A large cluster of tents near the entrance to Mountain View Lions Park has been replaced by a large cluster of tents in the woods about a hundred yards away. Old folding chairs and bags of trash cover the ground where the first camp once stood, and new piles of trash are taking root in the foliage surrounding the new tent site.

More than a month ago, neighborhood cleanup volunteers had gone through the park and cleared away the trash. Tarr said they had reported the camps in the woods, but according to municipal ordinance, dismantling permanent camps requires police post notices at the site and give occupants two weeks to move.

In May, television cameras followed CAP Team members as they made their way through Anchorage camps and posted notices to evict. More than a month later, at least in Davis Park, the camps remain. Tarr said the campers may have removed the eviction notices, or skirted police by moving slightly further back into the woods.

“It’s kind of one of those situations where they come up with a policy, the campers figure out a way around it,” she said. “They change the policy, the campers find a way around that.”

But Maher ties the ongoing issue back to the police department.

“A concerted effort by the police department will end it, but they’re not making it a priority in any way, shape or form,” he said.

Other Mountain View residents aired similar feelings over the course of the hours-long council meeting Monday.

Cedar Cussins asked council members and Assemblyman Patrick Flynn why nothing was done about the illegal camps set up within sight of the Anchorage Jail on 4th Avenue. Neighborhood patrolman Bob Lincoln said he waited on hold for about 20 minutes before he was able to reach a police dispatcher to report rounds of gunfire Sunday night.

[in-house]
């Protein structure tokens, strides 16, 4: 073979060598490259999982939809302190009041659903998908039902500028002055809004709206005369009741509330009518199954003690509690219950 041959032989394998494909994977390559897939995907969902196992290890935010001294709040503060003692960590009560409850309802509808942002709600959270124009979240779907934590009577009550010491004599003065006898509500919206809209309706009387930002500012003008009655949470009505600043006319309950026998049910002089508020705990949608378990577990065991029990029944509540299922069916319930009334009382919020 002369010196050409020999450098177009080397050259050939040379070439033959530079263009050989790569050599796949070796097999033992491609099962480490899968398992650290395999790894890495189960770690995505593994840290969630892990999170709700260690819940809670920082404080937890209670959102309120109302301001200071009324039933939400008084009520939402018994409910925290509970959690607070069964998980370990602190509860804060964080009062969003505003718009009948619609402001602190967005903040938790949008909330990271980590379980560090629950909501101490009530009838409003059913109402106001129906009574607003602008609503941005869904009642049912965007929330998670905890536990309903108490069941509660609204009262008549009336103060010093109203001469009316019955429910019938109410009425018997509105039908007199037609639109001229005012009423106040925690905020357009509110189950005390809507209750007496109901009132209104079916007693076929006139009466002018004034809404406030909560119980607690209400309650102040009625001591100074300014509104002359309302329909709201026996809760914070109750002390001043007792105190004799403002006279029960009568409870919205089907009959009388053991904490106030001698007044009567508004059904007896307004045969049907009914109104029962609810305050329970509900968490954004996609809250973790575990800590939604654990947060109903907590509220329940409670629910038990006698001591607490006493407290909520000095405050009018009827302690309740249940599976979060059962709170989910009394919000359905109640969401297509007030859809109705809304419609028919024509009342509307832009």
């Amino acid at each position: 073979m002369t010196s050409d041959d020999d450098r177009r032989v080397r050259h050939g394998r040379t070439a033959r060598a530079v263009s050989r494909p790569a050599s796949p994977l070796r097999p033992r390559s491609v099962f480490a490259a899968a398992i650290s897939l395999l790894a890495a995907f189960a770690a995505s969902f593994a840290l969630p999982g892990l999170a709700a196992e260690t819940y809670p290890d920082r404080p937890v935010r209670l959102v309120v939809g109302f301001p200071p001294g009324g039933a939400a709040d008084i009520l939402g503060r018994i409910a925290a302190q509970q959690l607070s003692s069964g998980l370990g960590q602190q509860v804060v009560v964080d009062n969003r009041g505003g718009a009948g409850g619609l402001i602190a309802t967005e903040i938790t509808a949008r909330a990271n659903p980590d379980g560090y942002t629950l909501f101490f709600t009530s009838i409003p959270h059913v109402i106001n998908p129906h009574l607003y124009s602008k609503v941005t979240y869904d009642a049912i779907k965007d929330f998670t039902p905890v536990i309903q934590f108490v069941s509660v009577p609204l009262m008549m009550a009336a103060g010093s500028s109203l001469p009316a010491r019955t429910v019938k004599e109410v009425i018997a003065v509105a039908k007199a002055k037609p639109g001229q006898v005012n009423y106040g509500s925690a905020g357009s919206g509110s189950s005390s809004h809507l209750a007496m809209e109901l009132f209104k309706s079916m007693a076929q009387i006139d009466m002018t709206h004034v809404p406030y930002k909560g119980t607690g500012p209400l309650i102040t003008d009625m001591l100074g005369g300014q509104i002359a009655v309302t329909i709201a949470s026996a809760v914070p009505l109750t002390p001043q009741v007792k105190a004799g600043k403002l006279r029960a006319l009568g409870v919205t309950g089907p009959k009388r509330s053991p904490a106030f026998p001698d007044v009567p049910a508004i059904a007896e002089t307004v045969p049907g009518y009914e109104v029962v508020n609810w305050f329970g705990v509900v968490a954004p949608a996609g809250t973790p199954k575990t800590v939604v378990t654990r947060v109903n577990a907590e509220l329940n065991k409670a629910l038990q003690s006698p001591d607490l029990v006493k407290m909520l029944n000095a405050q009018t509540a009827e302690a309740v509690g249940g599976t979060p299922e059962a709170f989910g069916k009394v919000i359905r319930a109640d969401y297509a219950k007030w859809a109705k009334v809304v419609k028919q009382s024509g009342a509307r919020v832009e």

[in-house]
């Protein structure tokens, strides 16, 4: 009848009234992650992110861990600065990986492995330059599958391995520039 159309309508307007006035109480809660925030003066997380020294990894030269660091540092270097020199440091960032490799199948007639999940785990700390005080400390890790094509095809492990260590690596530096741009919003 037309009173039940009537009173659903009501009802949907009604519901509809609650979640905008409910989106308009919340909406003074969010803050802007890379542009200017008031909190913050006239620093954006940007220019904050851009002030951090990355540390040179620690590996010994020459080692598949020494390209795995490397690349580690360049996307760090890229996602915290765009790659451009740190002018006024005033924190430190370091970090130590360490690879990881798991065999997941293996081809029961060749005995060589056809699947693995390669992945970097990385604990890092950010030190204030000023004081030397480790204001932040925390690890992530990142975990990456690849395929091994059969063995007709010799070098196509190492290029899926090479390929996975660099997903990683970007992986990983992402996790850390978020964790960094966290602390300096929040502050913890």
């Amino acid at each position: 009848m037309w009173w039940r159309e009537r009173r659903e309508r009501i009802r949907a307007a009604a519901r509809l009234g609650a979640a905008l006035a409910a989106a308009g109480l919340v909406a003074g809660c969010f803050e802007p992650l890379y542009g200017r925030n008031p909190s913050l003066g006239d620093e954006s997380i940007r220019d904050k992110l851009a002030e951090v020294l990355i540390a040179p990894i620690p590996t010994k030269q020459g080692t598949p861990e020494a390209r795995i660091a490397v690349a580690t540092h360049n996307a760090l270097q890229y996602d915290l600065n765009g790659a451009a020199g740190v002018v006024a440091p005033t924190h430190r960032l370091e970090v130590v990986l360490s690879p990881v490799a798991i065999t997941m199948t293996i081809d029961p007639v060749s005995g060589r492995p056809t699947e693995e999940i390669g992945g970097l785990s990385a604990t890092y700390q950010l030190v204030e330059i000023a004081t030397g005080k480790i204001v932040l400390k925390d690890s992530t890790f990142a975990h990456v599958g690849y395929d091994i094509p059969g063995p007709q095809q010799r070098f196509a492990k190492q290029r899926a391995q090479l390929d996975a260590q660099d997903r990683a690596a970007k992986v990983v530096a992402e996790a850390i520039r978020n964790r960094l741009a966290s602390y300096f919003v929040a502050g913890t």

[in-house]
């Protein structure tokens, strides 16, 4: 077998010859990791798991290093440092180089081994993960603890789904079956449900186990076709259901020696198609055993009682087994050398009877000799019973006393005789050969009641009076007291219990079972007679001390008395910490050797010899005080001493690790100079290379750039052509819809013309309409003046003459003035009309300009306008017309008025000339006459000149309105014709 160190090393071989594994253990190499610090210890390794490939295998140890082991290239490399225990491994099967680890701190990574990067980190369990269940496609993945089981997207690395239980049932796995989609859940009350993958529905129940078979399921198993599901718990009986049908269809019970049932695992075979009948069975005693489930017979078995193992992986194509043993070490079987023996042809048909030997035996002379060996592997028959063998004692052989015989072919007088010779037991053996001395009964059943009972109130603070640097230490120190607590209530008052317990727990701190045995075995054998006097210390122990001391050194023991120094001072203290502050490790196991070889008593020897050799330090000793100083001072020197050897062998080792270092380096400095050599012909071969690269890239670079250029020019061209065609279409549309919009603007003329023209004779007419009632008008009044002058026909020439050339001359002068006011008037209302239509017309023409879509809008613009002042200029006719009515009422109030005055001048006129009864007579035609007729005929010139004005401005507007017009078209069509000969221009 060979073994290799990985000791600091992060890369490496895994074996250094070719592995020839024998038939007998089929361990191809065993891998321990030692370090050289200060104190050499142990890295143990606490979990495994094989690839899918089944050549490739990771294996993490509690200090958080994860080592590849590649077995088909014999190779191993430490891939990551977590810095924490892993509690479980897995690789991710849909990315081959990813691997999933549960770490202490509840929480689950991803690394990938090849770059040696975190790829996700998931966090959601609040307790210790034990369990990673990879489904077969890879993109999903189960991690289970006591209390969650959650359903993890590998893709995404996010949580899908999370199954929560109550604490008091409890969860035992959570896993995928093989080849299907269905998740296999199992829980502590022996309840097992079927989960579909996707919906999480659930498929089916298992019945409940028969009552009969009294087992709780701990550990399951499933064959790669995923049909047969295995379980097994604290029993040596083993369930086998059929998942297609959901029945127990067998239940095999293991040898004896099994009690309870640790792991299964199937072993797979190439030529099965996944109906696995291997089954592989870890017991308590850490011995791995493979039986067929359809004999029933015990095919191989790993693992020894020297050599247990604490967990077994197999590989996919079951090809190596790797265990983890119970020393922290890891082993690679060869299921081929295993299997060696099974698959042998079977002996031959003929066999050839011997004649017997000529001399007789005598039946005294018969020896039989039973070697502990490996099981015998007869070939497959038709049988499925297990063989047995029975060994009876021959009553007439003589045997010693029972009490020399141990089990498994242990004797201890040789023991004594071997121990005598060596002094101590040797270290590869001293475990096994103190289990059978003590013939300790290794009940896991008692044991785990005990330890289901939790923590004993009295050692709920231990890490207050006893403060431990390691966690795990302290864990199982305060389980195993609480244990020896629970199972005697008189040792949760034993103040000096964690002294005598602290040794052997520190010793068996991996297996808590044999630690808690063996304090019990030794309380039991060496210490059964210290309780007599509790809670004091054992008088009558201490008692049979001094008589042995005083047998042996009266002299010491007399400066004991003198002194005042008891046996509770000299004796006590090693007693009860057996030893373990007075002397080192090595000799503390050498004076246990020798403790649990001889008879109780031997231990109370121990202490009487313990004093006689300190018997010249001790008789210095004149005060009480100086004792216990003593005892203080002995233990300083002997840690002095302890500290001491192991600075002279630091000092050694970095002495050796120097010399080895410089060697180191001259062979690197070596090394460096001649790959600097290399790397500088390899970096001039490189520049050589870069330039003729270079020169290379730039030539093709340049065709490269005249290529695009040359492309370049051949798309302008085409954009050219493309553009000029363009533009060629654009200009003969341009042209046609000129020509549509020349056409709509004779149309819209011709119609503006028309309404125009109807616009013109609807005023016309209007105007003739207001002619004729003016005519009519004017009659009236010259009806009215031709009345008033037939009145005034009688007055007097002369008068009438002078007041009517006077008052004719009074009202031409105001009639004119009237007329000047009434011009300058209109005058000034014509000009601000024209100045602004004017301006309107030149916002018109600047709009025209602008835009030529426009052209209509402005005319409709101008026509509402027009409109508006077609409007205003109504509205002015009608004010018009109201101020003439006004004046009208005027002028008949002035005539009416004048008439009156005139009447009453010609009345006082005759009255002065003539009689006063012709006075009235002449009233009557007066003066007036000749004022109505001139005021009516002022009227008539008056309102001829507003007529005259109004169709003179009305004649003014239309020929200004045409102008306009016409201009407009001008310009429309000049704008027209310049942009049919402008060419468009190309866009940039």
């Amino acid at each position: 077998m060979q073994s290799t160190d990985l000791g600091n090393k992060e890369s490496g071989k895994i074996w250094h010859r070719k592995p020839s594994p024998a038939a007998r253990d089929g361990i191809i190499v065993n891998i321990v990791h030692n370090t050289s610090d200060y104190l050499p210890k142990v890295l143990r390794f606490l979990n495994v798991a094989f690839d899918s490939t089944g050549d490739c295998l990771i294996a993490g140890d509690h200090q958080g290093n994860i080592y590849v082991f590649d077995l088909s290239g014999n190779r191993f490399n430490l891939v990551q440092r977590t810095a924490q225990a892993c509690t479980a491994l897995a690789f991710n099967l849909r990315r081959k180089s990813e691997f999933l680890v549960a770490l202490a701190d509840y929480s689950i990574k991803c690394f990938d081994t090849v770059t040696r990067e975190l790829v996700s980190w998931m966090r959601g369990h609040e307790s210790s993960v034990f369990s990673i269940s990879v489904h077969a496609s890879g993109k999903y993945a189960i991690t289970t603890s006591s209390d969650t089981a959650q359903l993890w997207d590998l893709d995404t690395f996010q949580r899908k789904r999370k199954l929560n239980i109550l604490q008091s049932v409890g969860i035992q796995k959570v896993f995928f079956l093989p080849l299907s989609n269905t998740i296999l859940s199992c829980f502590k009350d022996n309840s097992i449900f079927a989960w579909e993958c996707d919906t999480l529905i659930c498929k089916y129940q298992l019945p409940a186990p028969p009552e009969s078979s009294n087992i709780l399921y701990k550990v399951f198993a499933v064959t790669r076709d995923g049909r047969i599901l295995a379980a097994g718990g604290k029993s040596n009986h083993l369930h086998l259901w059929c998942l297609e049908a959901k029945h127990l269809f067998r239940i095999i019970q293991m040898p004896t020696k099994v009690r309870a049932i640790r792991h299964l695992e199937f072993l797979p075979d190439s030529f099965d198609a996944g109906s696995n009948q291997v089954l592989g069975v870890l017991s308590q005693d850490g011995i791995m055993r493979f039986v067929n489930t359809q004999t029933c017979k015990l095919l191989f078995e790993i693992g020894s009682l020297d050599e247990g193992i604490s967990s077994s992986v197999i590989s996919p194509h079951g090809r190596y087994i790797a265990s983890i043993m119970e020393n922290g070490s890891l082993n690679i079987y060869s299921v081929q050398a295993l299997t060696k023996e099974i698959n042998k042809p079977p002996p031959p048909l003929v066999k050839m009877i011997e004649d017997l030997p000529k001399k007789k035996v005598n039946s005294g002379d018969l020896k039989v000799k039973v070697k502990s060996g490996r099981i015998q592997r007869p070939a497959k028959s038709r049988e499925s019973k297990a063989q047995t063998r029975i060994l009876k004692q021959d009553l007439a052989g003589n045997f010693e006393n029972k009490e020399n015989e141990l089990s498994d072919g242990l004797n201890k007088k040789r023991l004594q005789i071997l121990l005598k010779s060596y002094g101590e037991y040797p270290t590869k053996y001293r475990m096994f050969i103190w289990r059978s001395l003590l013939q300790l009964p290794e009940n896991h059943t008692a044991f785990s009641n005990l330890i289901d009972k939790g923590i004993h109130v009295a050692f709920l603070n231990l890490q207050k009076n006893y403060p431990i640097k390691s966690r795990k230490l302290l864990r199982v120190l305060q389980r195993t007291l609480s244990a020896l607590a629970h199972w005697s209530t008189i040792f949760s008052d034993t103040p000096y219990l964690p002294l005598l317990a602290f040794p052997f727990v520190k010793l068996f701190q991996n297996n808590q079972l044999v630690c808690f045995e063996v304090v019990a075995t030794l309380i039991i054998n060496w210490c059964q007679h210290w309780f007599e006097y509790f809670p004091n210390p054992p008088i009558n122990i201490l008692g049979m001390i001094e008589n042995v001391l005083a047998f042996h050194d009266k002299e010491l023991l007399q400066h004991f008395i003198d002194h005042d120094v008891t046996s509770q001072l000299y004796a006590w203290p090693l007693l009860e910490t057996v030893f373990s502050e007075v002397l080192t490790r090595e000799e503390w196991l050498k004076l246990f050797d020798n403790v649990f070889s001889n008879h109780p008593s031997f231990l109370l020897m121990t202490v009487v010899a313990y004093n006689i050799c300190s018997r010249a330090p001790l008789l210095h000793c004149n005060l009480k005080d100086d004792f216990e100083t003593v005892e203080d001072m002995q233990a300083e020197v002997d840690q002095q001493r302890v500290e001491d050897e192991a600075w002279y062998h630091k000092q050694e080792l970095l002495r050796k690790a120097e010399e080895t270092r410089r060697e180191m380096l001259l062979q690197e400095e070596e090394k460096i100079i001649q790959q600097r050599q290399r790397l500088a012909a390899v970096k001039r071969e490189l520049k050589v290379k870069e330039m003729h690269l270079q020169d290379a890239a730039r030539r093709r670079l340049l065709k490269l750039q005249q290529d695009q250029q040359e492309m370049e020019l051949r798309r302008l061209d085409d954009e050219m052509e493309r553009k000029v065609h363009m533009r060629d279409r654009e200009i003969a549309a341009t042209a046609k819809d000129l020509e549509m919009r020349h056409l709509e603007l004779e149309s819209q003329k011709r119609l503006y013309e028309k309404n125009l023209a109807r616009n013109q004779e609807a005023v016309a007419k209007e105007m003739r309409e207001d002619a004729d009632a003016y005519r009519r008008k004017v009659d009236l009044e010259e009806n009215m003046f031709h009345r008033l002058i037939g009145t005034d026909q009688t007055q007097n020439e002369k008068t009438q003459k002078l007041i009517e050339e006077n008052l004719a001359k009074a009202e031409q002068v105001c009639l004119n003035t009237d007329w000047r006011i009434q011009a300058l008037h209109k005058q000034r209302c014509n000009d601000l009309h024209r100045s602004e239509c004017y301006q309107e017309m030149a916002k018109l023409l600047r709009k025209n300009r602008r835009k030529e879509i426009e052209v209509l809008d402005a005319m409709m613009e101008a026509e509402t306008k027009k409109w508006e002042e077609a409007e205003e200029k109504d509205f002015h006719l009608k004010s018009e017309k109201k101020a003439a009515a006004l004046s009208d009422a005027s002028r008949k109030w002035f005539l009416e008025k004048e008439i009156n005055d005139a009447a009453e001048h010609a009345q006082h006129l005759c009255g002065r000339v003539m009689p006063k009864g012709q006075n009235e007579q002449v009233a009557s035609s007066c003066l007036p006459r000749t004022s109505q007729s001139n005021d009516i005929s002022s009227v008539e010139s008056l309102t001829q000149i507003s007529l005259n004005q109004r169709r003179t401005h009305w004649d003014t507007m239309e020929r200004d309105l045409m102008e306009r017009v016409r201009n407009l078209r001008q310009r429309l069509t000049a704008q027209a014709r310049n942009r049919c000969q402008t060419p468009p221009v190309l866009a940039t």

Diane Mead, the council’s vice president, said police didn’t always seem to record calls from neighborhood residents. She encouraged council meeting attendees to start filing reports online, when possible.

“I don’t know if they read it, but at least there’s a record,” she said.

Many people asked the same question Monday night: Why?

Why — after repeated, prolonged complaints — are there still illegal camps in Davis Park? Why does it take 20 minutes to reach a dispatcher when shots are fired outside your home? Why was there no police officer at Monday’s meeting?

Flynn and Tarr said it’s a matter of resources. The police department faces a shrinking force impacted by retirement, attrition and too few recruits to fill the void. A representative for the Anchorage Police Department said dispatchers must prioritize calls, and not every call requires an immediate response.

Maher said it’s difficult to keep making calls when nothing seems to change.

“The thing is, we get no response and the community is so fed up,” he said.

While there were no answers to those problems at Monday’s council meeting, there were plenty of ideas.

Tarr suggested organizing a second neighborhood cleanup this summer to clear low-hanging branches from Davis Park and make it more difficult to hide tents among the trees. About a half dozen residents signed up for a newly formed public safety committee to come up with neighborhood solutions to persistent crime.

And, with a 14-0 vote, the council passed a resolution formally inviting the Anchorage Police Department into Mountain View.

“We need to make it impossible for them to say we’re not doing our part,” Tarr said.

Davis Park Camp2

A homeless campsite in Davis Park, June 9.